Ian from Forgotten Weapons presents the Thomas SMG in .30 Carbine. The model he’s holding might look like a standard 1928 Thompson, but it has a different magazine. In 1939, the Winchester Company developed the .30 cartridge for the US government. They were looking for an intermediate power carbine that would be better than the 1911, which they could issue to military support personnel.
When the US military released a request for what would become the M1 Carbine in 1940, the Auto-Ordnance Corporation offered up a Thompson submachine gun simply rechambered for the new .30 Carbine cartridge. This entailed a new magazine, a receiver modified for the longer magazine, and a new barrel and bolt face — but the other Thompson parts could remain unchanged from the standard .45 ACP models. The idea was that the existing design could be re-manufactured without re-tooling everything. This made the submission a pretty cheap and easy effort for Auto-Ordnance, which is a good thing, considering that it was almost assured to be rejected.
Thompson was the standard-issue sub-machine gun at the time, and the company was worried that the .30 cartridges, which they didn’t make, would make their weapons obsolete. So Auto-Ordnance submitted a light gun design that was different to the Thompson, along with this design as a back-up plan.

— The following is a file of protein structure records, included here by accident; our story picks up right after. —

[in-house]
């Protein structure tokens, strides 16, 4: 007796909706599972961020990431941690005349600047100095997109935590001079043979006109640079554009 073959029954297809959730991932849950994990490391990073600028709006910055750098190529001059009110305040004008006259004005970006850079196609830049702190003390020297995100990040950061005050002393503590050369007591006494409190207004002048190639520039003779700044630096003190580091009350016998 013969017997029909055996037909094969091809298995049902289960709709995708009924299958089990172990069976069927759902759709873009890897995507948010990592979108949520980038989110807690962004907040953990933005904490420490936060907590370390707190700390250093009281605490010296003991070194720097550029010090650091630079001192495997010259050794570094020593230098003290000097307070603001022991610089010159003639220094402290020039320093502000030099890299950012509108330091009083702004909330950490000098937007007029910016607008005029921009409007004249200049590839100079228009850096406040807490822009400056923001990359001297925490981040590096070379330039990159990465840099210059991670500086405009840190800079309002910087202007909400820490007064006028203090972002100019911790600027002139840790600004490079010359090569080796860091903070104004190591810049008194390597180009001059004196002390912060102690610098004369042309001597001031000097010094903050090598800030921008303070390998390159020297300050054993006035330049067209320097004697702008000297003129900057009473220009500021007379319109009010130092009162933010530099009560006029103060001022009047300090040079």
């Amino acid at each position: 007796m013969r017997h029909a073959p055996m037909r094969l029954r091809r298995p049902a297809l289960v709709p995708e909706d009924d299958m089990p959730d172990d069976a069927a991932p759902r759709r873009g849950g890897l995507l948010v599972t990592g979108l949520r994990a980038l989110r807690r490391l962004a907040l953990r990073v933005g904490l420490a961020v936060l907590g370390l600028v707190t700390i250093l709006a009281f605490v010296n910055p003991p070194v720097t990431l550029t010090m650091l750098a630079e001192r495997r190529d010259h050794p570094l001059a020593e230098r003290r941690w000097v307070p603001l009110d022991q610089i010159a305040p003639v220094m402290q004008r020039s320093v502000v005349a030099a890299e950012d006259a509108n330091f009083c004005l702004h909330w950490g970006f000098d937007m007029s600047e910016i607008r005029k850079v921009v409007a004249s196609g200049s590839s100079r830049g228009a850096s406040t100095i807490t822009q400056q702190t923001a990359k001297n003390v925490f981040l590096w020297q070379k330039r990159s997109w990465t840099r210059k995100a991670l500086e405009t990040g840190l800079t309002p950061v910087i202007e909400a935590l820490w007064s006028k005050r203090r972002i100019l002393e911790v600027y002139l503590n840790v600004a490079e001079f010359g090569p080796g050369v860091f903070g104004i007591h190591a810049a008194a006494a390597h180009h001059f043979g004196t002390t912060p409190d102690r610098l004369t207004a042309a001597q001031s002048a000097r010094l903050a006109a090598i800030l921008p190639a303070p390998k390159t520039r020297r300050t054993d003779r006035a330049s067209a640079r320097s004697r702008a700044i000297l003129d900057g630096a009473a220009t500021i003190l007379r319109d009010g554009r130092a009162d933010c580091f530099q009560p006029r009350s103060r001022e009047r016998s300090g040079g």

The stipulations for the new carbine included a weigh requirement of 5 pounds, and the Thompson weighed more than double that (in both .45ACP and .30 Carbine forms). Only a few were made, and the one submitted for military testing was rejected outright on the basis of weight. The guns were never even fired in action. Ian takes a closer look at the gun, including its markings, and the magazine.
This example is serial number 1, and resides at the Cody Firearms Museum in Cody, Wyoming, where they have an extensive collection of old firearms.